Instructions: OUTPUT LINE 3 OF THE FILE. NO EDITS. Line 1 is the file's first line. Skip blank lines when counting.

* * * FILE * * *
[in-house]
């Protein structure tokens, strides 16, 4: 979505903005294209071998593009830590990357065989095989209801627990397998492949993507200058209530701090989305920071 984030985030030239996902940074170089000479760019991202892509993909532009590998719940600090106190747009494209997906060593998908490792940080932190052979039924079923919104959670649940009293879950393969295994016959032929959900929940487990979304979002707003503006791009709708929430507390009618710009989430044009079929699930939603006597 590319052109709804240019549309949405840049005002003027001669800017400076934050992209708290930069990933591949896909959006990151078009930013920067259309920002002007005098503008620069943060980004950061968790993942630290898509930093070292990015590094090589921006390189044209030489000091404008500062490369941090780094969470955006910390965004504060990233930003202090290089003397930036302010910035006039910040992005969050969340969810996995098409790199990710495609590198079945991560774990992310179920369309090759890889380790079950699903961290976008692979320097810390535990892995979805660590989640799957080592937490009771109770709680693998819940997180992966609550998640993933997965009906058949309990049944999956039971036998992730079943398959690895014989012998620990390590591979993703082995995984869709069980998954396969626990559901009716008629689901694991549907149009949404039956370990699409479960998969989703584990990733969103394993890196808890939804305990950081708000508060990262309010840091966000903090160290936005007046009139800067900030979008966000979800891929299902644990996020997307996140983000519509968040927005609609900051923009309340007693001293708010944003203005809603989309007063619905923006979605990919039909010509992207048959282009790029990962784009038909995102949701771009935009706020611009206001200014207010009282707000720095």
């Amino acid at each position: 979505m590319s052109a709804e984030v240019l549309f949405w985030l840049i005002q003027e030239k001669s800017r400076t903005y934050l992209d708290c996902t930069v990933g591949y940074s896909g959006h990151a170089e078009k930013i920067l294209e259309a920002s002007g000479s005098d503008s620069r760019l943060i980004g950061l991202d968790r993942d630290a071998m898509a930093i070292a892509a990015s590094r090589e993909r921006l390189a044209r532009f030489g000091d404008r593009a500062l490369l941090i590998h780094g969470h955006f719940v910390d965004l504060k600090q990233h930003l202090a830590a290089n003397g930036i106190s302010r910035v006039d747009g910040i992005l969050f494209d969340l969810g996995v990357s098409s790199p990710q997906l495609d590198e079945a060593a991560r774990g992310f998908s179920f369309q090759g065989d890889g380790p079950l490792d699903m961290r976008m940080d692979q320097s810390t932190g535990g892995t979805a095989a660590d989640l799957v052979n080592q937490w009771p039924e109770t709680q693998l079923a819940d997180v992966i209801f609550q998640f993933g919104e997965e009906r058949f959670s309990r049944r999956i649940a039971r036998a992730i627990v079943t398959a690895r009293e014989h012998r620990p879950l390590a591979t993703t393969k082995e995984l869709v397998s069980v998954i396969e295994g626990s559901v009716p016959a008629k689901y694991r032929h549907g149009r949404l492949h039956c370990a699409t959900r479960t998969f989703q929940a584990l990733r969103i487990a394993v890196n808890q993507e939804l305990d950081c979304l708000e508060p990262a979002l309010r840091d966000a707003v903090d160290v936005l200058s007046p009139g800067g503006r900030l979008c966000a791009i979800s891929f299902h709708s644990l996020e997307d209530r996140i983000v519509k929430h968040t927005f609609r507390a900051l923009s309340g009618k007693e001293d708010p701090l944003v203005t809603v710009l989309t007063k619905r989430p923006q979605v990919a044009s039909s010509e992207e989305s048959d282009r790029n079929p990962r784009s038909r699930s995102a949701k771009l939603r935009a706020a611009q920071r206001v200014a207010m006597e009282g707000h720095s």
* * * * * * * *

């Amino acid at each position: 979505m590319s052109a709804e984030v240019l549309f949405w985030l840049i005002q003027e030239k001669s800017r400076t903005y934050l992209d708290c996902t930069v990933g591949y940074s896909g959006h990151a170089e078009k930013i920067l294209e259309a920002s002007g000479s005098d503008s620069r760019l943060i980004g950061l991202d968790r993942d630290a071998m898509a930093i070292a892509a990015s590094r090589e993909r921006l390189a044209r532009f030489g000091d404008r593009a500062l490369l941090i590998h780094g969470h955006f719940v910390d965004l504060k600090q990233h930003l202090a830590a290089n003397g930036i106190s302010r910035v006039d747009g910040i992005l969050f494209d969340l969810g996995v990357s098409s790199p990710q997906l495609d590198e079945a060593a991560r774990g992310f998908s179920f369309q090759g065989d890889g380790p079950l490792d699903m961290r976008m940080d692979q320097s810390t932190g535990g892995t979805a095989a660590d989640l799957v052979n080592q937490w009771p039924e109770t709680q693998l079923a819940d997180v992966i209801f609550q998640f993933g919104e997965e009906r058949f959670s309990r049944r999956i649940a039971r036998a992730i627990v079943t398959a690895r009293e014989h012998r620990p879950l390590a591979t993703t393969k082995e995984l869709v397998s069980v998954i396969e295994g626990s559901v009716p016959a008629k689901y694991r032929h549907g149009r949404l492949h039956c370990a699409t959900r479960t998969f989703q929940a584990l990733r969103i487990a394993v890196n808890q993507e939804l305990d950081c979304l708000e508060p990262a979002l309010r840091d966000a707003v903090d160290v936005l200058s007046p009139g800067g503006r900030l979008c966000a791009i979800s891929f299902h709708s644990l996020e997307d209530r996140i983000v519509k929430h968040t927005f609609r507390a900051l923009s309340g009618k007693e001293d708010p701090l944003v203005t809603v710009l989309t007063k619905r989430p923006q979605v990919a044009s039909s010509e992207e989305s048959d282009r790029n079929p990962r784009s038909r699930s995102a949701k771009l939603r935009a706020a611009q920071r206001v200014a207010m006597e009282g707000h720095s």